TAX CONSOLIDATION AND THE STRUCTURE OF CORPORATE GROUPS: EVIDENCE FROM THE JAPANESE TAX REFORM 2002
Asia Pacific Economic Papers from Australia-Japan Research Centre, Crawford School of Public Policy, The Australian National University
A consolidated filing of corporate income tax may induce firms to manipulate ownership interests in subsidiaries but no study has systematically examined such behavioral responses. This paper examines empirically inclusions/exclusions of subsidiaries to/from consolidation groups in a quasi-experiment that utilizes the Japanese tax reform of 2002. The identification of tax effects is based on a difference-in-difference strategy that exploits disincentives to consolidate subsidiaries with losses carried forward. The data consists of 37,000-40,000 subsidiary-time observations spanning biennially over 1988-2006. The result shows that losses carried forward significantly reduced the propensity to include subsidiaries to consolidation groups. No evidence on tax-motivated exclusion is found. This result suggests that the forced consolidation regime is preferable.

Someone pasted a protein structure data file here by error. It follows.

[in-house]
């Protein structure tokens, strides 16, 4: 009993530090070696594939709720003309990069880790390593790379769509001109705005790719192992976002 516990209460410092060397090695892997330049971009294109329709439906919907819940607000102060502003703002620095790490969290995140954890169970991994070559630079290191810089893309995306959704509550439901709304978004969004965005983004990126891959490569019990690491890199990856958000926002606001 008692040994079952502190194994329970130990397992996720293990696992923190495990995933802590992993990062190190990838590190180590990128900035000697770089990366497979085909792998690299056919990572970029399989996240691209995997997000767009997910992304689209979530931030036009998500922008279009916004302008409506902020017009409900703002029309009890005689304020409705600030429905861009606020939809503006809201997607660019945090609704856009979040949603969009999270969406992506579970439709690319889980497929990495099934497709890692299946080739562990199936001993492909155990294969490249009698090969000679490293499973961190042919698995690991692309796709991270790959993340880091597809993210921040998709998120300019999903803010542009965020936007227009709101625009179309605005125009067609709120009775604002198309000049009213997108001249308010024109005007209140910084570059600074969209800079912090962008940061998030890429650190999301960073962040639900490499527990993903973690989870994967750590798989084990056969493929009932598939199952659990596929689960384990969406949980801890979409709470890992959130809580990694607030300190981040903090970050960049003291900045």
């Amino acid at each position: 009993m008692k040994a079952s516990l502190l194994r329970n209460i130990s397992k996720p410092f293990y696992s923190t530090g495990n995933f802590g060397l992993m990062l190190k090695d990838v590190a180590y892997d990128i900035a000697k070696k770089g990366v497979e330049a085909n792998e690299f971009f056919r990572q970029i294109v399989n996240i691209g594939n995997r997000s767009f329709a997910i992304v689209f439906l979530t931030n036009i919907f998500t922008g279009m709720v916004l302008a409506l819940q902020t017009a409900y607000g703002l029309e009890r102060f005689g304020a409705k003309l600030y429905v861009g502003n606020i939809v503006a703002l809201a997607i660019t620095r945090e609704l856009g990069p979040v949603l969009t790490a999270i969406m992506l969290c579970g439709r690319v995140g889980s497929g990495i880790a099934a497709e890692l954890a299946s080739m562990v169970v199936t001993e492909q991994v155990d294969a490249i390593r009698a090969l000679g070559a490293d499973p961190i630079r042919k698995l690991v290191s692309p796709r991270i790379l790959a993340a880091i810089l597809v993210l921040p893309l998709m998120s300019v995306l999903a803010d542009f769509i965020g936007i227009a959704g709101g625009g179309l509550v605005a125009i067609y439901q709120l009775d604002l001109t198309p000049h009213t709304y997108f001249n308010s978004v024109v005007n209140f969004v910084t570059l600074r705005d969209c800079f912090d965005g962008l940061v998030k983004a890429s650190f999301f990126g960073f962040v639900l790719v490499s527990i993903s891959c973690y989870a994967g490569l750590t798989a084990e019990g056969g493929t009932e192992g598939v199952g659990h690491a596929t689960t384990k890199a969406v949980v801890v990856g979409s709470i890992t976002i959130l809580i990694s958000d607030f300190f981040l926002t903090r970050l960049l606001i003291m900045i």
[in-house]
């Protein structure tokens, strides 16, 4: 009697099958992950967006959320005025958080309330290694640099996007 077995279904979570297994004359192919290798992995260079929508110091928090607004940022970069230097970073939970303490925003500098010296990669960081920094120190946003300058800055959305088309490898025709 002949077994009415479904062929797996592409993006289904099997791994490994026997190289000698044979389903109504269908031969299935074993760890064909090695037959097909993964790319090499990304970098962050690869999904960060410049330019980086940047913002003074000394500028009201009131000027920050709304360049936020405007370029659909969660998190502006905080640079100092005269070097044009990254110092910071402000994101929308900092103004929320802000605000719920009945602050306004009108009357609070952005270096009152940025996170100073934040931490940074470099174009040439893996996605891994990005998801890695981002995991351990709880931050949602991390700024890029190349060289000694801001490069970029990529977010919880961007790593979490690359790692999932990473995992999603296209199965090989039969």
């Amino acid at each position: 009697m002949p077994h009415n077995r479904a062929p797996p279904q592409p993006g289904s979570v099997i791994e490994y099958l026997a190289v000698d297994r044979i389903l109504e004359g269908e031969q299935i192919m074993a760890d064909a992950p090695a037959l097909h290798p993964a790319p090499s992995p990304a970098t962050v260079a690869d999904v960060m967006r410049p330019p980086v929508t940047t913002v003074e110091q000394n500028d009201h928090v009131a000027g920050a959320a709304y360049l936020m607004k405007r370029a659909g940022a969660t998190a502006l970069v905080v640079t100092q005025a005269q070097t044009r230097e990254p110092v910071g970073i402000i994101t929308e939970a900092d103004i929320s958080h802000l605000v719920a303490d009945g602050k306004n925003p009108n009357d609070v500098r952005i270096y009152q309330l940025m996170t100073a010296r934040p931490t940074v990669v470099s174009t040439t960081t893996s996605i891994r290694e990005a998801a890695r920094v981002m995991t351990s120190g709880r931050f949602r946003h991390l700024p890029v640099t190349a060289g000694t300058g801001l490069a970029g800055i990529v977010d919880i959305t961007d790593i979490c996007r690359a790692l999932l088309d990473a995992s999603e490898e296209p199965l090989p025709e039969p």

JEL-codes: G34 H25 K34 (search for similar items in EconPapers)
Pages: 50 pages
New Economics Papers: this item is included in nep-acc and nep-pbe
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Persistent link: https://EconPapers.repec.org/RePEc:csg:ajrcau:394
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